The Power of Popularity and Kids

What makes kids popular – and does it matter in the long run?

Durand Miller recalls being a popular kid in high school. “I was the kid coming from Detroit to Windsor, Canada, and the kids there thought that was cool,” he says. “That and I also happened to be pretty good at basketball.”

The attention of other students helped ease Miller’s transition into a new school and a new country, as his family was going through difficult times. And yet being identified as “popular” left him feeling empty. “(The students) liked me for my popularity, but I didn’t feel like they really knew me. I was just a jock.

“I didn’t get to know myself,” continues Miller, now a father of two, ages 7 and 9. “You know what people think about you, but that’s often a lot different than what you think about yourself.”

The experience spurred Miller to become a therapist. Now a licensed counselor with a practice in Birmingham who also works at a private school, Miller has seen how popularity can change kids for better and for worse.

With the school year just getting started, your child is likely to encounter similar quandaries about popularity – whether he or she is part of the “in” crowd or not.

Reality or perception?

“Children’s awareness of popularity starts as soon as they begin having social interactions with their peers,” says Oksana Hagerty, Ph.D., an educational and development psychologist at Beacon College in Leesburg, Florida. In preschool, or even day care, as children begin to engage with others they start to define themselves in relation to them.

How they’re viewed, in comparison to their peers, becomes more and more important as children head into their tween and teen years.

The notion of popularity falls into two separate types, Hagerty explains: “real” popularity, or those who’ve developed friendships and become liked because of their positive character traits, and “perceived” popularity, or those who stand out from their peers because of more outward behavior, which can involve manipulating others to gain their higher social status.

To put it in pop culture terms, it’s the difference between Will Smith on The Fresh Prince of Bel-Air, who’s a “nice” kid and popular for his positive interactions with others (Uncle Phil may disagree) – and Rachel McAdams’ character, Regina George, in the 2004 movie Mean Girls, who manipulates and acts out against those in her friend circle to maintain her status.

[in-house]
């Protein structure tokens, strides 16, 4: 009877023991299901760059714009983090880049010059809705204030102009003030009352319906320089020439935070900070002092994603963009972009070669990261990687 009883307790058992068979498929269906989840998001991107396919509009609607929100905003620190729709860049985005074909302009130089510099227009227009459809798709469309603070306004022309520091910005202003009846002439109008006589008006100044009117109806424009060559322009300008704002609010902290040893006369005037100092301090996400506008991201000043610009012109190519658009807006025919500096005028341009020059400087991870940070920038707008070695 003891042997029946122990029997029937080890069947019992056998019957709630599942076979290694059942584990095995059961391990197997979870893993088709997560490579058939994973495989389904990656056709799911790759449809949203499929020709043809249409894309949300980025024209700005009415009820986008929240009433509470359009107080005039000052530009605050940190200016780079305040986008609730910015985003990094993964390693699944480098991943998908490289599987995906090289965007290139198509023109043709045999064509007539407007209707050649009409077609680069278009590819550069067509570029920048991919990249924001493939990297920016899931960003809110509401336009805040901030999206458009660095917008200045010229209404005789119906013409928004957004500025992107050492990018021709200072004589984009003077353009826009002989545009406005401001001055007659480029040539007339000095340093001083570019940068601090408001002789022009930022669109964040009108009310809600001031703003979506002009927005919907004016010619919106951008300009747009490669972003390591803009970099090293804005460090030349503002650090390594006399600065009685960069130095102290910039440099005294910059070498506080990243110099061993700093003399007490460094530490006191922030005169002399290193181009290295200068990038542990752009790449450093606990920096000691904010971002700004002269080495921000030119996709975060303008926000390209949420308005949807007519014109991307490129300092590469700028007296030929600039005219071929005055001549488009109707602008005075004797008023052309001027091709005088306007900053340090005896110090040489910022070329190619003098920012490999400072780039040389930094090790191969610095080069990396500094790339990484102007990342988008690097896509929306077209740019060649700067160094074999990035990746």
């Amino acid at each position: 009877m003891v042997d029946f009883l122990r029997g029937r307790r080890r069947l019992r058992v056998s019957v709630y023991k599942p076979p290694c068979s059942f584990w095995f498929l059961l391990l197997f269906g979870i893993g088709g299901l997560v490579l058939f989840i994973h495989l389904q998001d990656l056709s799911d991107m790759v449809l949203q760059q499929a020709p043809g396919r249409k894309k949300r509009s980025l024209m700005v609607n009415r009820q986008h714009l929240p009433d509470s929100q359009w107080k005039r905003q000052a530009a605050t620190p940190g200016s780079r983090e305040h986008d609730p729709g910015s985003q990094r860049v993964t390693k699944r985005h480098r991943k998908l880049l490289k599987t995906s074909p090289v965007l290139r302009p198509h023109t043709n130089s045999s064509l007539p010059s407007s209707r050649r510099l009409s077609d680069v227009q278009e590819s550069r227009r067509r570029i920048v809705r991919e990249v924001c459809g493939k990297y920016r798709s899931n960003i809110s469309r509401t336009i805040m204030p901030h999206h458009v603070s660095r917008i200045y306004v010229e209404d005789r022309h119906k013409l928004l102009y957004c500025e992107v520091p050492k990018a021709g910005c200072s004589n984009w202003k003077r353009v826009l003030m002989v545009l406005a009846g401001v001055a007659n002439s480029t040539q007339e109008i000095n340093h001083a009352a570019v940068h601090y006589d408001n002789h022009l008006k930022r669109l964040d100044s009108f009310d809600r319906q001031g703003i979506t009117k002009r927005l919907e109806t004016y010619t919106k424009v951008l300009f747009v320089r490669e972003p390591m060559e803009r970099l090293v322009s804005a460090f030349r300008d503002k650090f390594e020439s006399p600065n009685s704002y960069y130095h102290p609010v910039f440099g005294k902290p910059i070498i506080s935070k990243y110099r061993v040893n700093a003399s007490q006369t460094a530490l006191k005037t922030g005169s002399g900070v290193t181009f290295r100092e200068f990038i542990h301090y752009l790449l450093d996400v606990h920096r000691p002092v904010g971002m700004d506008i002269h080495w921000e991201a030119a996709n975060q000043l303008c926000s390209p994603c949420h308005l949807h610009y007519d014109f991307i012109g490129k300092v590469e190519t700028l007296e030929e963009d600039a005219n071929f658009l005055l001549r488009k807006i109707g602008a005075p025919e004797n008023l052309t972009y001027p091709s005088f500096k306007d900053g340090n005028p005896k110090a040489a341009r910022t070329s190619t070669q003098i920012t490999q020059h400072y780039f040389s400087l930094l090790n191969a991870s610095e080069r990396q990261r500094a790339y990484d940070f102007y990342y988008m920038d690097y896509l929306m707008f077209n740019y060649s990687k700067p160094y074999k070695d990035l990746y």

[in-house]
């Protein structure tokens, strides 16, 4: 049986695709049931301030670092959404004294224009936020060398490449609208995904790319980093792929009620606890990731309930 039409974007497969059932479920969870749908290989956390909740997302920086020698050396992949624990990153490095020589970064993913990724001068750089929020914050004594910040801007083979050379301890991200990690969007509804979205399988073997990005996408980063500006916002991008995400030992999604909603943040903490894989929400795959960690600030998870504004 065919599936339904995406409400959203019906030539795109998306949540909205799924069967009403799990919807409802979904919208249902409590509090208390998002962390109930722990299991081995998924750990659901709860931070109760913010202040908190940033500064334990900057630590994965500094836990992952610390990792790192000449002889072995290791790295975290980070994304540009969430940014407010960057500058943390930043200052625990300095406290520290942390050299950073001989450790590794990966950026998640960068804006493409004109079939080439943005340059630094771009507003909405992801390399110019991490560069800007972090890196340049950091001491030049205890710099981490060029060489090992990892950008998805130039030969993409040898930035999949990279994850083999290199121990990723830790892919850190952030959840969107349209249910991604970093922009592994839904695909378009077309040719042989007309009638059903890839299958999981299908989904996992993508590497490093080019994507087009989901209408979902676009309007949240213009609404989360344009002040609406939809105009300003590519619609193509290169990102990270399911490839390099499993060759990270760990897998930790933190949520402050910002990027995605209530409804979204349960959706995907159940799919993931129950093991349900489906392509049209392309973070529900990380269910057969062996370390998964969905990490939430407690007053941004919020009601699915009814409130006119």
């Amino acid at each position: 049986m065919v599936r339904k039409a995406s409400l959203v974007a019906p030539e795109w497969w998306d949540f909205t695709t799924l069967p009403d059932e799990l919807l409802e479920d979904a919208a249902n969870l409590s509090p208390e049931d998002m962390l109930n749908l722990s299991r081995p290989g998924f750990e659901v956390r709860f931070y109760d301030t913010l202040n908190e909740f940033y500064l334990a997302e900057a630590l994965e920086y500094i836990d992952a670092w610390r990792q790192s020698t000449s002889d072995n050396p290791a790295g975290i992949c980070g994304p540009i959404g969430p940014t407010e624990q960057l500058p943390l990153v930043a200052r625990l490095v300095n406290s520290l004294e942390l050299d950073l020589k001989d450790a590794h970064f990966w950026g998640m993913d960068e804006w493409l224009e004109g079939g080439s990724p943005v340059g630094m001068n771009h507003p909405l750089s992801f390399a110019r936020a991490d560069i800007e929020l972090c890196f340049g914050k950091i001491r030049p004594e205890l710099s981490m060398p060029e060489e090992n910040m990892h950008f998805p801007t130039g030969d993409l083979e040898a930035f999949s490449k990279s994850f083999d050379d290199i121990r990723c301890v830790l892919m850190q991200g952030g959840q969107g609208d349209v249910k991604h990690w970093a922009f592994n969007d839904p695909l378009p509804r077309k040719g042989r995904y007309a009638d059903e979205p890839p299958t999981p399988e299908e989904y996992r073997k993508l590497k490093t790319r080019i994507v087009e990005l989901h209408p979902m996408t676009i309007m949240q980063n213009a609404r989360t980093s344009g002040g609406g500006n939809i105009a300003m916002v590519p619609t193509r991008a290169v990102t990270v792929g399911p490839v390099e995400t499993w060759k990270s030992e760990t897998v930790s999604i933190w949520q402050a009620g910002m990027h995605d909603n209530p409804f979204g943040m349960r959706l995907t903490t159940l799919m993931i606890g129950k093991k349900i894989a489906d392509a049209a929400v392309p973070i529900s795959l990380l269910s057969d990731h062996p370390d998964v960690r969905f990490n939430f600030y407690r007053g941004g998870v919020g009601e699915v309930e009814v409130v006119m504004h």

The distinction explains why popularity, if it falls into the latter category, is connected with bullying.

“Perceived popular kids have some degree of social aggression,” Hagerty says. Since these teens have attained a popular status, they become more insulated from reproach. They may pick fights, exclude others, spread rumors or exhibit other behavior knowing they won’t face a backlash – from their peer group, or even adults. After all, they’re in the “in” crowd.

Social media era

Popularity’s very nature also has changed in the past decade, Miller adds. “Social media has made it possible for kids to reach out and find others like them no matter their interest.”

In other words, kids can find their own niche online and draw popularity from what they post – and among those they interact with digitally.

On the flip side, social media can make it easier for a child to experience bullying and heighten feelings of isolation and self-doubt.

“Parents need to understand that for all age levels, social media is stressful. For kids, they often feel like they have to maintain a presence 24/7. When we were kids, when you got home from school you could just take a break from the pressures of school. But today, when kids get home, those pressures just begin.

“We’re seeing stress levels and anxiety skyrocketing among kids. They feel like they always have to be ‘on.’ Just like CNN has news 24/7, these kids are getting messages from friends and interacting with them constantly.”